James Sharp, UK’s Director of Migration at the Foreign and Commonwealth Office (FCO) said that it was important that source, transit and destination countries work together to tackle the problem of illegal migration. Sharp said this at a public lecture organized by the British Embassy and held at the Addis Abeba University Institute of Technology (Amist Kilo) campus on Tuesday 10th March.
The lecture focused on current issues associated with smuggling and trafficking from the Horn of Africa and the risks they pose on migrant lives.
“The number of young people from the Horn taking up dangerous ways with the help of illegal agents is staggeringly high and it is not showing signs of decreasing,” Sharp said.
According to a UNCHR report released on October of last year 165 000 illegal migrants, including refugees and asylum seekers, have tried to cross the Mediterranean to reach Europe in the preceding nine months as compared to 60 000 in the whole of 2013. Meanwhile reports from the International Organization of Migration (IOM) show that the number of migrants arriving in Italy by sea has reached a total of 170 000 by year end of 2014. That is about four times as high as the number registered in 2013 when the Italian authorities recorded 42 925 arrivals. It also estimates that an unprecedented 3200 migrants have lost their lives in trying to reach Italy by sea.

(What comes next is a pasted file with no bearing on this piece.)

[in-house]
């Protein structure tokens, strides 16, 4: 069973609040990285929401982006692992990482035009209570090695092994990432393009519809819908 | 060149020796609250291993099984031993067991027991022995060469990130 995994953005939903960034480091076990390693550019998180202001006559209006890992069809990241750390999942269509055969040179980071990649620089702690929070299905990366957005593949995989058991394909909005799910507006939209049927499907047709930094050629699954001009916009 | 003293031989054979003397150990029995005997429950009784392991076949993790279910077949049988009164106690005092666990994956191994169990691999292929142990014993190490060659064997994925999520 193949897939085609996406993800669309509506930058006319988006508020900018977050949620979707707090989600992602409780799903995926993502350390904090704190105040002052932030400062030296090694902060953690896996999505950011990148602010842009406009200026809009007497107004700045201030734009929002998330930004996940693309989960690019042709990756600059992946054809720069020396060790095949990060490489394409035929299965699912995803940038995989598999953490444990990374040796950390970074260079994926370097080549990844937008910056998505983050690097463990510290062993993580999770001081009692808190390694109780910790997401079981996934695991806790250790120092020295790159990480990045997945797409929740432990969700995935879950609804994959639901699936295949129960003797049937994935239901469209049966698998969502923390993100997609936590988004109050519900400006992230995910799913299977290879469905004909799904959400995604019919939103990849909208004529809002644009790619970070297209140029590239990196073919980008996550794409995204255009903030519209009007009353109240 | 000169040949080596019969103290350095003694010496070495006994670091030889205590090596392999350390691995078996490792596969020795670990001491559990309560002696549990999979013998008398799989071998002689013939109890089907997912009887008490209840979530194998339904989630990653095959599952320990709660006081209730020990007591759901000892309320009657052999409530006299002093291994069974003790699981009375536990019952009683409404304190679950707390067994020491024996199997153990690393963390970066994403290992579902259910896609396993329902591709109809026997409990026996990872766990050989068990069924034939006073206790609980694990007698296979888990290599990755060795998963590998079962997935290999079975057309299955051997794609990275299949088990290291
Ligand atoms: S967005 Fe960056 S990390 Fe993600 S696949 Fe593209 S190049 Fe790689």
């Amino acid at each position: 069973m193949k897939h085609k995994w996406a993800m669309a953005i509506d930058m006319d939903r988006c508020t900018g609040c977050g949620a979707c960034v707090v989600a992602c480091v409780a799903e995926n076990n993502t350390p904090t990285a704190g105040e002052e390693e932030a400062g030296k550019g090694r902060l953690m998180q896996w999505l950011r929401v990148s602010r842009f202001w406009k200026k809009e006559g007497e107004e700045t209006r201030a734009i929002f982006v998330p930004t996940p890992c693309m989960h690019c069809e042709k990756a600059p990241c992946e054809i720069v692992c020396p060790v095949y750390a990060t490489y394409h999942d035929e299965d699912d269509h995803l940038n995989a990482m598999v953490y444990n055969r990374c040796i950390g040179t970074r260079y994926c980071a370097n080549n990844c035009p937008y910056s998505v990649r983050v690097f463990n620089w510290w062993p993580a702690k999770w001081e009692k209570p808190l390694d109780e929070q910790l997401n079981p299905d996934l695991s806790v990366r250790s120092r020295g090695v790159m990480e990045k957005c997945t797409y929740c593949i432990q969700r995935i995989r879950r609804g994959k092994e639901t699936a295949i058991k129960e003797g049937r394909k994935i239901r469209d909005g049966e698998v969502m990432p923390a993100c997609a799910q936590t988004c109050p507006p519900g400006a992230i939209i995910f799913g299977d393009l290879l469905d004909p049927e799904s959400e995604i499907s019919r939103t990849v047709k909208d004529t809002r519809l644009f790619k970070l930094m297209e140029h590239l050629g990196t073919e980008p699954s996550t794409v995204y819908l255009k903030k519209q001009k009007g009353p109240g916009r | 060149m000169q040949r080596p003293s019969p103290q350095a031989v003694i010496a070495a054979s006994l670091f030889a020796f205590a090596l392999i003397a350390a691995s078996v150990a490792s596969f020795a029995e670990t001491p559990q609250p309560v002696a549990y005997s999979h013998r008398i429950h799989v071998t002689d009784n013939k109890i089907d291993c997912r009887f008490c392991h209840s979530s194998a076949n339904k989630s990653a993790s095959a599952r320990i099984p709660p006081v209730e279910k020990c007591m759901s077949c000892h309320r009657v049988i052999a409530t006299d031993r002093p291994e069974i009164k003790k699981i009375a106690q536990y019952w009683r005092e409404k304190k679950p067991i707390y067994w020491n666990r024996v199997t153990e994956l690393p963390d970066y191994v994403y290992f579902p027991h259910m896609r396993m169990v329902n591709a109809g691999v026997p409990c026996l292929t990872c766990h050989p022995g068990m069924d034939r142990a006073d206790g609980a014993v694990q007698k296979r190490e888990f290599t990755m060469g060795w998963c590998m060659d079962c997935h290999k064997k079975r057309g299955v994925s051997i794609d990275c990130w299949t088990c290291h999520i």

In 2014 the leading sources of migration were Syria (42 323) and Eritrea (34 329).
“Currently Eritrea has overtaken Pakistan as the leading source country of migrants to the UK,” said Sharp, “however with the changing nature of global economy landscape, South-South migration is growing in prevalence as it is demonstrated by many Ethiopians migrating to the Arabian Peninsula.”
This surge of migrants attempting to cross the Mediterranean Sea to enter the European Union, often through Italy, Malta, and Greece is often triggered by political factors and migration dynamics in the Horn of Africa and the Middle East. The EU-Horn of Africa Migration Route Initiative (HoAMRI), known as the “Khartoum Process” was a political process specifically designed late last year to address this concern.
On 28th November 2014 on a Ministerial meeting held in Rome including the ministers from the 28 EU countries, Eritrea, Ethiopia, Somalia, South Sudan, Sudan, Djibouti, Kenya, Egypt and Tunisia as well as the EU and AU Commissioners, the Khartoum Declaration was adopted and the Khartoum Process formally launched to tackle trafficking and smuggling of migrants between the Horn of Africa and Europe.
As the UK is an important member of the Khartoum process, “we would like to work with the government here in Ethiopia as well as the African Union,” said sharp.
In his two days stay in Ethiopia, Sharp met relevant government and AU officials.